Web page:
“A senseless murder that leaves this newsroom in which she worked a darker place and makes a lot poorer the medium which she graced.” – Peter Sissons
On the 20th April 1999, the monthly factual BBC show Crimewatch UK aired. For reasons that are now apparent, I actually remember watching this particular episode. When I was younger, the show did often scare me with it’s explicit crime reconstructions and presenter Nick Ross’s catchphrase at the end of each episode: “Don’t have nightmares, do sleep well”, – that never helped much to ease my fears just before bedtime. But what did, as always, stand out was the show’s other front-runner and also at the time, one of the nation’s most famous television presenters; Jill Dando. Looking sharp, elegant and sophisticated in a pale green suit and without sounding corny, the camera loving her. Looking back over the footage of that episode (curtesy of YouTube), Jill was reporting on the brutal murder of a young woman in London and appealing for witnesses to come forward who maybe able to help shed some light on the investigation. How ironic and foreboding that just six days later, on 26th April 1999, Jill became a victim of murder herself.
I grew up in the 1990s as a teenager so Jill Dando to me was a familiar face on television. Whether she was presenting on The Six O’Clock News or visiting some exotic place around the world on the Holiday show or fighting crimes on Crimewatch UK, Jill was in mine and millions of others living rooms across the UK several times a week. Even though I had never met Jill, she was so familiar it was as if I knew her. Being a plane-geek, I had never forgotten Jill training and becoming an air stewardess in less than a week in 1997 for Britannia Airways in a one-off Holiday show called Fasten Your Seat-Belts. From what I can remember she did a pretty good job on a long-haul flight from the UK to Orlando, Florida and most certainly looked the part in the Britannia uniform. I can recall in another one-off show Jill trained as a holiday rep too – again throwing herself seamlessly in to the role.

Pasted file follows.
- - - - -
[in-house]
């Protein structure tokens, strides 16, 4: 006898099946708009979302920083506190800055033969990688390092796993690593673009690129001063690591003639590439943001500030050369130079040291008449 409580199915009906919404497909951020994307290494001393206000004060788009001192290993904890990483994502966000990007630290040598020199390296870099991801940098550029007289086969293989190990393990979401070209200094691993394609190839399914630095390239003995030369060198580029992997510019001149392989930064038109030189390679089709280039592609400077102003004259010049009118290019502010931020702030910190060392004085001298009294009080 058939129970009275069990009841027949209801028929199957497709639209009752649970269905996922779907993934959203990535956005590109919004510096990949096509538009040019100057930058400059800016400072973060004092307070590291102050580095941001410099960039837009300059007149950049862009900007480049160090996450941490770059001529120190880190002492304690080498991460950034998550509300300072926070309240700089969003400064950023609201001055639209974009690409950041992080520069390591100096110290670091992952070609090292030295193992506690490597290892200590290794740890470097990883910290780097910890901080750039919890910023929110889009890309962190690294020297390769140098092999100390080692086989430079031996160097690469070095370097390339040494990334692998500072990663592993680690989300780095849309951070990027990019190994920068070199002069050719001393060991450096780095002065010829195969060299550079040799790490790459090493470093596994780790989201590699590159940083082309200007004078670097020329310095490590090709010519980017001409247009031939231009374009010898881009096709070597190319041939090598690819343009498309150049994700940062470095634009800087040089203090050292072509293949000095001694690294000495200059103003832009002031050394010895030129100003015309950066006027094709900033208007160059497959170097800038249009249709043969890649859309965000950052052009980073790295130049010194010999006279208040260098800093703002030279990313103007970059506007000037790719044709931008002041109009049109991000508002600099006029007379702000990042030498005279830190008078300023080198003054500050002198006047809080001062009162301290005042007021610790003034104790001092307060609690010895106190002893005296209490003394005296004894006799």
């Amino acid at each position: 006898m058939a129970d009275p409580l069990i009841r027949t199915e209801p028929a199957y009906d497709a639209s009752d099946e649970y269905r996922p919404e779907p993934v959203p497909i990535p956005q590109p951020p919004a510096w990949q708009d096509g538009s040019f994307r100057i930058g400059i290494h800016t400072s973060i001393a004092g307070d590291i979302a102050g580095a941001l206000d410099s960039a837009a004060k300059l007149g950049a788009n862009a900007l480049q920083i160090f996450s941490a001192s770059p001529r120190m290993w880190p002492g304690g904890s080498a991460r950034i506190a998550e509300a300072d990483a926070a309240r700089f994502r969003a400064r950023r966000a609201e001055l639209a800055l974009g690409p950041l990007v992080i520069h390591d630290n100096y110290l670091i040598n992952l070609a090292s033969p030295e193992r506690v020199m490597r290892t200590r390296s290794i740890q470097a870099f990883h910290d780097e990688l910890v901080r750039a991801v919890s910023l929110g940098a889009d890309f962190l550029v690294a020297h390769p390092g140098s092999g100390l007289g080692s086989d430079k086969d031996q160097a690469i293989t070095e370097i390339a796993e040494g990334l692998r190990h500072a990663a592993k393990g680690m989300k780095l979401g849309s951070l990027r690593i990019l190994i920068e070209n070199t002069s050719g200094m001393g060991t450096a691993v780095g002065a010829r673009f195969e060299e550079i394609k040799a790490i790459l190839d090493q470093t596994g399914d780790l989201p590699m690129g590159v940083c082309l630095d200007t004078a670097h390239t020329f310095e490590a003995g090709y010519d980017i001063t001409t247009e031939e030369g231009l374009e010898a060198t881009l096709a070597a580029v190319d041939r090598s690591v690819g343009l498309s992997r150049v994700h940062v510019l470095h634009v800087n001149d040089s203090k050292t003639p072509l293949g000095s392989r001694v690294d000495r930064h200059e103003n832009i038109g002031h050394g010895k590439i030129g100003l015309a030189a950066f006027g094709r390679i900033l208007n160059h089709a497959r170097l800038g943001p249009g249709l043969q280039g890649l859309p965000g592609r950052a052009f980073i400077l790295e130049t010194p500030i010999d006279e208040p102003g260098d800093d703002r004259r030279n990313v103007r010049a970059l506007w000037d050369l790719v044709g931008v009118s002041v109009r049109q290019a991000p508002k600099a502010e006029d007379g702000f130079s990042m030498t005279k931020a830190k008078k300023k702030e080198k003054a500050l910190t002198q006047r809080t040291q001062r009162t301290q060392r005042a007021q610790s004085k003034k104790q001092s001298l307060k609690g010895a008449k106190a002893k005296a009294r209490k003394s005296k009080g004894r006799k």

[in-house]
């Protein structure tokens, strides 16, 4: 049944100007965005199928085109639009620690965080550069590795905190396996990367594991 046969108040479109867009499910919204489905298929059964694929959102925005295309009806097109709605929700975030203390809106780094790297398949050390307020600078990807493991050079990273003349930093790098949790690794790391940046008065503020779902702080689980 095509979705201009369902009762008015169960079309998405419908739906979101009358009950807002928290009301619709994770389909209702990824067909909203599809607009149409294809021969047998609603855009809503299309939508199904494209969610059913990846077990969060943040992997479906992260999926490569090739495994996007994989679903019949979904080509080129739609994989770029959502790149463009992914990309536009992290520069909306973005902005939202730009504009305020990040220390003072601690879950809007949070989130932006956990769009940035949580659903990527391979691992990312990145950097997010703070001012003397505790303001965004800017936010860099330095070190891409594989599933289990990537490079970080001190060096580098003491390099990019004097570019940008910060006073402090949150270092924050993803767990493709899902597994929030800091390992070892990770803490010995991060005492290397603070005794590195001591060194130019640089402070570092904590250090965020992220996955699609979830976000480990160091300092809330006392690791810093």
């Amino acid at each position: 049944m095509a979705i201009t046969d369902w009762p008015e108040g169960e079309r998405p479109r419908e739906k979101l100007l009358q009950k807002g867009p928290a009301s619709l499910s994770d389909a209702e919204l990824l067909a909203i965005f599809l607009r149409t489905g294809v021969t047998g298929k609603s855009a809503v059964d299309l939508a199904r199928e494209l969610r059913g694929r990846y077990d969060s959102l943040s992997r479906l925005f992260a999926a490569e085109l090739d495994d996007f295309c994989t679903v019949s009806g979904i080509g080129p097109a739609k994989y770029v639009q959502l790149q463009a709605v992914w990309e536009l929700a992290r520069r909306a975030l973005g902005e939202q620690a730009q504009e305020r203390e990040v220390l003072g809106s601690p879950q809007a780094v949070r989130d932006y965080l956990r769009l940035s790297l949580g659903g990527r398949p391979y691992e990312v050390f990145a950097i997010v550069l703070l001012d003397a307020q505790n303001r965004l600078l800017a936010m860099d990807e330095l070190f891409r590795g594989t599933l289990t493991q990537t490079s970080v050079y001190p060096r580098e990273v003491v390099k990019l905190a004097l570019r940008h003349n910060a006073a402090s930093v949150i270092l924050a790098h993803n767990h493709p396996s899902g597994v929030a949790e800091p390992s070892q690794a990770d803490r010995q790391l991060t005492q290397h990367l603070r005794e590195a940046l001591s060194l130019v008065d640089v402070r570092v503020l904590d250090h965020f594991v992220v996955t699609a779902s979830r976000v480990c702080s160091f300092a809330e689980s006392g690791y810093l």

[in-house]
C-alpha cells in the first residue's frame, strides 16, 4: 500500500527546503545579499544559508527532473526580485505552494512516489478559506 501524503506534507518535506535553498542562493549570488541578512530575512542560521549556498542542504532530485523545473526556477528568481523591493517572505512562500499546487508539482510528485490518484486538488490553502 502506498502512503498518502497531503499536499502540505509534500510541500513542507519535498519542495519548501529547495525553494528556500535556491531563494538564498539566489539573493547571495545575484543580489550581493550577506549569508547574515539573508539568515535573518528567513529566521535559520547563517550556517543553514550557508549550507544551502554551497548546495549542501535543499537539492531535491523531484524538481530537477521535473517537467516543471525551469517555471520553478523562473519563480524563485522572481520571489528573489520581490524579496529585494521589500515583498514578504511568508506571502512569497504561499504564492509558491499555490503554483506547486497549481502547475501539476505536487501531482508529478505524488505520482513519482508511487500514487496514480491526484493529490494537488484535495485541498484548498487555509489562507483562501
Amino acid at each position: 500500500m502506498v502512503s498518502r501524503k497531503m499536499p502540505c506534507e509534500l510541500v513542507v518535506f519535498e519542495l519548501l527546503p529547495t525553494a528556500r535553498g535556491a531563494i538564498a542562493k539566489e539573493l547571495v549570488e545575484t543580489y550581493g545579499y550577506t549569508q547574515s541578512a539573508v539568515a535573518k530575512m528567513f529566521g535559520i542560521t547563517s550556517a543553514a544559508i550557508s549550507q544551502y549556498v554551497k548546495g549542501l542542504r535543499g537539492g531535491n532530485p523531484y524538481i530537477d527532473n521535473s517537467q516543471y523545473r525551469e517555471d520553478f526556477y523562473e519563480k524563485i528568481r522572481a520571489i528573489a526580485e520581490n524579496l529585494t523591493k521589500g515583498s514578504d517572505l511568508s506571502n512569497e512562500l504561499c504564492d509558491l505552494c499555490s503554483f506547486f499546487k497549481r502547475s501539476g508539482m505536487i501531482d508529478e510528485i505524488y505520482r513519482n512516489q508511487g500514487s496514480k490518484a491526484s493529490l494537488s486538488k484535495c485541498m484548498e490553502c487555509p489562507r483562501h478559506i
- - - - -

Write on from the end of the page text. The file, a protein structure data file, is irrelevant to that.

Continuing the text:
As the years go by, memories seem to fade of certain historical events so recently when the BBC aired The Murder of Jill Dando, to mark twenty years of the presenter’s passing, the memories of this shockingly horrendous crime came flooding back and even more shockingly, the realisation that it has been twenty years.
So many questions unanswered; for what possible reason could anyone want to murder Jill? Was it a professional hit-man? A crazed stalker? A revenge attack after NATO bombed a television station in Serbia, killing 16 innocent people? Or something else entirely? Twenty years on and everyone is still completely lost as to who the culprit was/is. But whoever it was and whatever the motive – someone, somewhere knows the truth about the murder of Jill Dando.
Over the years, the name “Jill Dando” and the word “murder” are synonymous with each other – which is a shame. She was first and foremost, a journalist who read the news and presented consumer programmes with great talent and passion which shone through our television screens. She had a relaxed style which was, easy-going and never in-your-face. People felt they knew her. People liked her. People could relate to her. She was dubbed “the girl next door”. Without a doubt, if she was still with us today, she would have risen higher and higher within the BBC and prime time television. Fronting Strictly on a Saturday night with the late Bruce Forsyth would have almost been a certain. As a close friend of hers said in a recent interview: “She was on a journey and only half way up that mountain.”
Then somebody shot her dead on her own doorstep. As her fiancé Alan Farthing once said, “It’s bizarre”. It teaches us nothing. It’s a tragic curio. And as time passes, and explanations defy discovery, it becomes only more so and sadly remains a tragic mystery.
Jill Dando 1961-1999